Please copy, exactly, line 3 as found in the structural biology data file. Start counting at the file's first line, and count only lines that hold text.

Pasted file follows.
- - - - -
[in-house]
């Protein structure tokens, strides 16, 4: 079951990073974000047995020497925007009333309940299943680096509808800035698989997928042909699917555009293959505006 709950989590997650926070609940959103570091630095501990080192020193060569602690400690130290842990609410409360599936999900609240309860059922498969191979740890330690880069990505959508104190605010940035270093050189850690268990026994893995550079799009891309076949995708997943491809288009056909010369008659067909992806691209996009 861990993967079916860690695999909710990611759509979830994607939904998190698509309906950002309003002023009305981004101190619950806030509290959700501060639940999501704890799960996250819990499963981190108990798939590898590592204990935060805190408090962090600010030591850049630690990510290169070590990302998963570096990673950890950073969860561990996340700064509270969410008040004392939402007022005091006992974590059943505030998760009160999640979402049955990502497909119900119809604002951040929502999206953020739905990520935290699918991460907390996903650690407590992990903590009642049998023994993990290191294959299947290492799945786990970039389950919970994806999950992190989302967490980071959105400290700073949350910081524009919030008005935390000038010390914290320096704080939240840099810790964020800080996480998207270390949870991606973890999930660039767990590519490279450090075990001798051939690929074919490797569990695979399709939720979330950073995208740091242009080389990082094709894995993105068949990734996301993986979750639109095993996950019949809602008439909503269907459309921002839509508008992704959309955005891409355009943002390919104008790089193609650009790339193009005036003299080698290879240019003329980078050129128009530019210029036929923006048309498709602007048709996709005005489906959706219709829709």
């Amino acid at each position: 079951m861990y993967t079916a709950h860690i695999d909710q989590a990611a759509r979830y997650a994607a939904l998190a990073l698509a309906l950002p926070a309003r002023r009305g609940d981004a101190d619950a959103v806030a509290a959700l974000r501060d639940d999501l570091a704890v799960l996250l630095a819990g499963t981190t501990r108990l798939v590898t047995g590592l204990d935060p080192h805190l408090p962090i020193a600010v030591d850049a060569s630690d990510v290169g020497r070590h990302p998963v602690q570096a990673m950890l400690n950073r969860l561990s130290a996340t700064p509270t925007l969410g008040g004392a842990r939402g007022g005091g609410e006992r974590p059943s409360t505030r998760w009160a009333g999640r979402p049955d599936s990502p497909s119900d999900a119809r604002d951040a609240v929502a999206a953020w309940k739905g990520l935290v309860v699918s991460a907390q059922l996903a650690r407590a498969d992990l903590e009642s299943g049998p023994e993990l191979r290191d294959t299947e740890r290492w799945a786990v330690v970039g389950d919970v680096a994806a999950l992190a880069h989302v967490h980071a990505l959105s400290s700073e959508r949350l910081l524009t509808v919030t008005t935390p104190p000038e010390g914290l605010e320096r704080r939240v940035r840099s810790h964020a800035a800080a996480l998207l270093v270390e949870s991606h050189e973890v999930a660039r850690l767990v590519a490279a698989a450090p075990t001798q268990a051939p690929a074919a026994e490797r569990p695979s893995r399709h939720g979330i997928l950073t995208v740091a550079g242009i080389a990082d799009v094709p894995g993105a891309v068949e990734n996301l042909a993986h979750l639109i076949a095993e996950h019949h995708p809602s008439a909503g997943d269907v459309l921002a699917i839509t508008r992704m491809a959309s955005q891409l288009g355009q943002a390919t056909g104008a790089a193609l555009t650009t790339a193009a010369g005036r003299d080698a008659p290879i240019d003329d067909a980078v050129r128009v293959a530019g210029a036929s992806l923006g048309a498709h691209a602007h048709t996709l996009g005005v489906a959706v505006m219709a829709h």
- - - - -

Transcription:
């Amino acid at each position: 079951m861990y993967t079916a709950h860690i695999d909710q989590a990611a759509r979830y997650a994607a939904l998190a990073l698509a309906l950002p926070a309003r002023r009305g609940d981004a101190d619950a959103v806030a509290a959700l974000r501060d639940d999501l570091a704890v799960l996250l630095a819990g499963t981190t501990r108990l798939v590898t047995g590592l204990d935060p080192h805190l408090p962090i020193a600010v030591d850049a060569s630690d990510v290169g020497r070590h990302p998963v602690q570096a990673m950890l400690n950073r969860l561990s130290a996340t700064p509270t925007l969410g008040g004392a842990r939402g007022g005091g609410e006992r974590p059943s409360t505030r998760w009160a009333g999640r979402p049955d599936s990502p497909s119900d999900a119809r604002d951040a609240v929502a999206a953020w309940k739905g990520l935290v309860v699918s991460a907390q059922l996903a650690r407590a498969d992990l903590e009642s299943g049998p023994e993990l191979r290191d294959t299947e740890r290492w799945a786990v330690v970039g389950d919970v680096a994806a999950l992190a880069h989302v967490h980071a990505l959105s400290s700073e959508r949350l910081l524009t509808v919030t008005t935390p104190p000038e010390g914290l605010e320096r704080r939240v940035r840099s810790h964020a800035a800080a996480l998207l270093v270390e949870s991606h050189e973890v999930a660039r850690l767990v590519a490279a698989a450090p075990t001798q268990a051939p690929a074919a026994e490797r569990p695979s893995r399709h939720g979330i997928l950073t995208v740091a550079g242009i080389a990082d799009v094709p894995g993105a891309v068949e990734n996301l042909a993986h979750l639109i076949a095993e996950h019949h995708p809602s008439a909503g997943d269907v459309l921002a699917i839509t508008r992704m491809a959309s955005q891409l288009g355009q943002a390919t056909g104008a790089a193609l555009t650009t790339a193009a010369g005036r003299d080698a008659p290879i240019d003329d067909a980078v050129r128009v293959a530019g210029a036929s992806l923006g048309a498709h691209a602007h048709t996709l996009g005005v489906a959706v505006m219709a829709h």